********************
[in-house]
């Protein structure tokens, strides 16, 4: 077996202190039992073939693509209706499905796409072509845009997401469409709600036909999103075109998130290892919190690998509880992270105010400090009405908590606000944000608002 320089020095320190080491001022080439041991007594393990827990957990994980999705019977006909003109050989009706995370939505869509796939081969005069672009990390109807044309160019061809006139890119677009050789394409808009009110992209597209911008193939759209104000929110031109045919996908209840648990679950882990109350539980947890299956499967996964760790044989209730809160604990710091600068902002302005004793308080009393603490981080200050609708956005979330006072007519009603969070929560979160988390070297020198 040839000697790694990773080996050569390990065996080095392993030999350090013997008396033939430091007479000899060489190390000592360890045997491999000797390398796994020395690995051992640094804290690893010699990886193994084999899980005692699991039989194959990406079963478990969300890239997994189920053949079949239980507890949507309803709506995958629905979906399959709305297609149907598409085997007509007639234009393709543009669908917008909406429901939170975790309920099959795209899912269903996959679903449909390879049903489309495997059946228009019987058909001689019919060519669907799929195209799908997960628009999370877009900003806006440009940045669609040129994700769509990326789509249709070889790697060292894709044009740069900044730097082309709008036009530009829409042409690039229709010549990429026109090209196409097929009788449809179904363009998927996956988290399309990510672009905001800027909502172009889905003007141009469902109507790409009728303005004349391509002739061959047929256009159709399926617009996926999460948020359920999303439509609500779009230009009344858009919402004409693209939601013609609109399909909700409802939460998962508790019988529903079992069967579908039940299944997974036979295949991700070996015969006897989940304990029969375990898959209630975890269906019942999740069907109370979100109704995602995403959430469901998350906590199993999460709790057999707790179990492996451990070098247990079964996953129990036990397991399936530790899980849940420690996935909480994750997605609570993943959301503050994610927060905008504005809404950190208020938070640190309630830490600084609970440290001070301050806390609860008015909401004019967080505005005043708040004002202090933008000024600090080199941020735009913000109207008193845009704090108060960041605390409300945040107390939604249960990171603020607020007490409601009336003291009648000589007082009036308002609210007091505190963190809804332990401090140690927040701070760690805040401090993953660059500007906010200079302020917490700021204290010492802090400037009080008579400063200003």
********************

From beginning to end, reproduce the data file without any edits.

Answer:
[in-house]
């Protein structure tokens, strides 16, 4: 077996202190039992073939693509209706499905796409072509845009997401469409709600036909999103075109998130290892919190690998509880992270105010400090009405908590606000944000608002 320089020095320190080491001022080439041991007594393990827990957990994980999705019977006909003109050989009706995370939505869509796939081969005069672009990390109807044309160019061809006139890119677009050789394409808009009110992209597209911008193939759209104000929110031109045919996908209840648990679950882990109350539980947890299956499967996964760790044989209730809160604990710091600068902002302005004793308080009393603490981080200050609708956005979330006072007519009603969070929560979160988390070297020198 040839000697790694990773080996050569390990065996080095392993030999350090013997008396033939430091007479000899060489190390000592360890045997491999000797390398796994020395690995051992640094804290690893010699990886193994084999899980005692699991039989194959990406079963478990969300890239997994189920053949079949239980507890949507309803709506995958629905979906399959709305297609149907598409085997007509007639234009393709543009669908917008909406429901939170975790309920099959795209899912269903996959679903449909390879049903489309495997059946228009019987058909001689019919060519669907799929195209799908997960628009999370877009900003806006440009940045669609040129994700769509990326789509249709070889790697060292894709044009740069900044730097082309709008036009530009829409042409690039229709010549990429026109090209196409097929009788449809179904363009998927996956988290399309990510672009905001800027909502172009889905003007141009469902109507790409009728303005004349391509002739061959047929256009159709399926617009996926999460948020359920999303439509609500779009230009009344858009919402004409693209939601013609609109399909909700409802939460998962508790019988529903079992069967579908039940299944997974036979295949991700070996015969006897989940304990029969375990898959209630975890269906019942999740069907109370979100109704995602995403959430469901998350906590199993999460709790057999707790179990492996451990070098247990079964996953129990036990397991399936530790899980849940420690996935909480994750997605609570993943959301503050994610927060905008504005809404950190208020938070640190309630830490600084609970440290001070301050806390609860008015909401004019967080505005005043708040004002202090933008000024600090080199941020735009913000109207008193845009704090108060960041605390409300945040107390939604249960990171603020607020007490409601009336003291009648000589007082009036308002609210007091505190963190809804332990401090140690927040701070760690805040401090993953660059500007906010200079302020917490700021204290010492802090400037009080008579400063200003």